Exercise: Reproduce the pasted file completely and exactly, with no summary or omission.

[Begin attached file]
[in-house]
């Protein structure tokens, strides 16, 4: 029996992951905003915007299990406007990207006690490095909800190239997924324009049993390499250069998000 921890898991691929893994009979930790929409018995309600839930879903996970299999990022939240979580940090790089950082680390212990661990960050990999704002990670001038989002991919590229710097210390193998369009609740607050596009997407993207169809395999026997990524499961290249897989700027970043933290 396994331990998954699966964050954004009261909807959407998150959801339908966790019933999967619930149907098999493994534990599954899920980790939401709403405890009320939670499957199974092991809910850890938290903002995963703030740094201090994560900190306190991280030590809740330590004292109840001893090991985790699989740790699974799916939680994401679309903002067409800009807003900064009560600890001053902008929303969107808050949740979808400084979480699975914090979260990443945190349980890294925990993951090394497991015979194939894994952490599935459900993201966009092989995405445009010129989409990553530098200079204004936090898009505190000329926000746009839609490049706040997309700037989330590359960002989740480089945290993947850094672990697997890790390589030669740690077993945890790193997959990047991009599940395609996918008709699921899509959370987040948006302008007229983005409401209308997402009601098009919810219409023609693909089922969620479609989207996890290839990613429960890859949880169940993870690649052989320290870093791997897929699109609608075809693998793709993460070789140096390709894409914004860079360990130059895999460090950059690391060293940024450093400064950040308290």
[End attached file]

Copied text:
[in-house]
């Protein structure tokens, strides 16, 4: 029996992951905003915007299990406007990207006690490095909800190239997924324009049993390499250069998000 921890898991691929893994009979930790929409018995309600839930879903996970299999990022939240979580940090790089950082680390212990661990960050990999704002990670001038989002991919590229710097210390193998369009609740607050596009997407993207169809395999026997990524499961290249897989700027970043933290 396994331990998954699966964050954004009261909807959407998150959801339908966790019933999967619930149907098999493994534990599954899920980790939401709403405890009320939670499957199974092991809910850890938290903002995963703030740094201090994560900190306190991280030590809740330590004292109840001893090991985790699989740790699974799916939680994401679309903002067409800009807003900064009560600890001053902008929303969107808050949740979808400084979480699975914090979260990443945190349980890294925990993951090394497991015979194939894994952490599935459900993201966009092989995405445009010129989409990553530098200079204004936090898009505190000329926000746009839609490049706040997309700037989330590359960002989740480089945290993947850094672990697997890790390589030669740690077993945890790193997959990047991009599940395609996918008709699921899509959370987040948006302008007229983005409401209308997402009601098009919810219409023609693909089922969620479609989207996890290839990613429960890859949880169940993870690649052989320290870093791997897929699109609608075809693998793709993460070789140096390709894409914004860079360990130059895999460090950059690391060293940024450093400064950040308290």